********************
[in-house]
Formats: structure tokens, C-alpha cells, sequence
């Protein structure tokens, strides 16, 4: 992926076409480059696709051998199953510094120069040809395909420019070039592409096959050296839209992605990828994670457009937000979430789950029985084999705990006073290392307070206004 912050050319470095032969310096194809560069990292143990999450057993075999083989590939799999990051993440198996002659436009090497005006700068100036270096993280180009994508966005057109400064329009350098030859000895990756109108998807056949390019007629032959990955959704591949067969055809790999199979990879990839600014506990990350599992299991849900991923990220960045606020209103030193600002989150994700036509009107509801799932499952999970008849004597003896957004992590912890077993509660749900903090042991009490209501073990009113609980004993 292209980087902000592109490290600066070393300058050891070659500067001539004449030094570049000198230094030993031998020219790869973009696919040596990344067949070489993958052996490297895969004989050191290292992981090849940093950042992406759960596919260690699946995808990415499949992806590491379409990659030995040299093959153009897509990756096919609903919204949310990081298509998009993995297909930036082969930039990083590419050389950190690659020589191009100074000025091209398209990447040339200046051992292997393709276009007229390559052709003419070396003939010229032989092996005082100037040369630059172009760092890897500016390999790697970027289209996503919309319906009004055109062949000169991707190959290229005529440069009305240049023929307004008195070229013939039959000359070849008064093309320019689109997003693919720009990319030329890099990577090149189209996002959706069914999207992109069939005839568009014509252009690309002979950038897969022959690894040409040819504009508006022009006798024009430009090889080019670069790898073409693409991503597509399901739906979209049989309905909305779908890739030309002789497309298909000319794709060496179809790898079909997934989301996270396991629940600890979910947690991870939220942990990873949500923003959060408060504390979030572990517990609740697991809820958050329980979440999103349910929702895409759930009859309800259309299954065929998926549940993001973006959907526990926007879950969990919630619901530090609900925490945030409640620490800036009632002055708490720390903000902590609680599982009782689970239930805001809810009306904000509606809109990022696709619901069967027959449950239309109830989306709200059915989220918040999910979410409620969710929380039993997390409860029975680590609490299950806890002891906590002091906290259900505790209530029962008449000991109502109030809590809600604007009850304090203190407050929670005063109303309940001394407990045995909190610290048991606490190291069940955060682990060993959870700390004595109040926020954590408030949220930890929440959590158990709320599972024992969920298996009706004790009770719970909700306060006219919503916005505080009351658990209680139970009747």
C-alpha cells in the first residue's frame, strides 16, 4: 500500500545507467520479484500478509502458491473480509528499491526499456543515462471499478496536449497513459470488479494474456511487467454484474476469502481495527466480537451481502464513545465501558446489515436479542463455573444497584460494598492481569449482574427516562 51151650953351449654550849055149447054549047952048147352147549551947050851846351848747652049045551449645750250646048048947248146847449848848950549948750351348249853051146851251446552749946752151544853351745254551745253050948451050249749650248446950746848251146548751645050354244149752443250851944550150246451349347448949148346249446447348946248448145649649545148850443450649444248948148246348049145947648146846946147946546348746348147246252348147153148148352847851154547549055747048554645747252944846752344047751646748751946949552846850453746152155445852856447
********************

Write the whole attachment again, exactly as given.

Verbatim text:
[in-house]
Formats: structure tokens, C-alpha cells, sequence
């Protein structure tokens, strides 16, 4: 992926076409480059696709051998199953510094120069040809395909420019070039592409096959050296839209992605990828994670457009937000979430789950029985084999705990006073290392307070206004 912050050319470095032969310096194809560069990292143990999450057993075999083989590939799999990051993440198996002659436009090497005006700068100036270096993280180009994508966005057109400064329009350098030859000895990756109108998807056949390019007629032959990955959704591949067969055809790999199979990879990839600014506990990350599992299991849900991923990220960045606020209103030193600002989150994700036509009107509801799932499952999970008849004597003896957004992590912890077993509660749900903090042991009490209501073990009113609980004993 292209980087902000592109490290600066070393300058050891070659500067001539004449030094570049000198230094030993031998020219790869973009696919040596990344067949070489993958052996490297895969004989050191290292992981090849940093950042992406759960596919260690699946995808990415499949992806590491379409990659030995040299093959153009897509990756096919609903919204949310990081298509998009993995297909930036082969930039990083590419050389950190690659020589191009100074000025091209398209990447040339200046051992292997393709276009007229390559052709003419070396003939010229032989092996005082100037040369630059172009760092890897500016390999790697970027289209996503919309319906009004055109062949000169991707190959290229005529440069009305240049023929307004008195070229013939039959000359070849008064093309320019689109997003693919720009990319030329890099990577090149189209996002959706069914999207992109069939005839568009014509252009690309002979950038897969022959690894040409040819504009508006022009006798024009430009090889080019670069790898073409693409991503597509399901739906979209049989309905909305779908890739030309002789497309298909000319794709060496179809790898079909997934989301996270396991629940600890979910947690991870939220942990990873949500923003959060408060504390979030572990517990609740697991809820958050329980979440999103349910929702895409759930009859309800259309299954065929998926549940993001973006959907526990926007879950969990919630619901530090609900925490945030409640620490800036009632002055708490720390903000902590609680599982009782689970239930805001809810009306904000509606809109990022696709619901069967027959449950239309109830989306709200059915989220918040999910979410409620969710929380039993997390409860029975680590609490299950806890002891906590002091906290259900505790209530029962008449000991109502109030809590809600604007009850304090203190407050929670005063109303309940001394407990045995909190610290048991606490190291069940955060682990060993959870700390004595109040926020954590408030949220930890929440959590158990709320599972024992969920298996009706004790009770719970909700306060006219919503916005505080009351658990209680139970009747």
C-alpha cells in the first residue's frame, strides 16, 4: 500500500545507467520479484500478509502458491473480509528499491526499456543515462471499478496536449497513459470488479494474456511487467454484474476469502481495527466480537451481502464513545465501558446489515436479542463455573444497584460494598492481569449482574427516562 51151650953351449654550849055149447054549047952048147352147549551947050851846351848747652049045551449645750250646048048947248146847449848848950549948750351348249853051146851251446552749946752151544853351745254551745253050948451050249749650248446950746848251146548751645050354244149752443250851944550150246451349347448949148346249446447348946248448145649649545148850443450649444248948148246348049145947648146846946147946546348746348147246252348147153148148352847851154547549055747048554645747252944846752344047751646748751946949552846850453746152155445852856447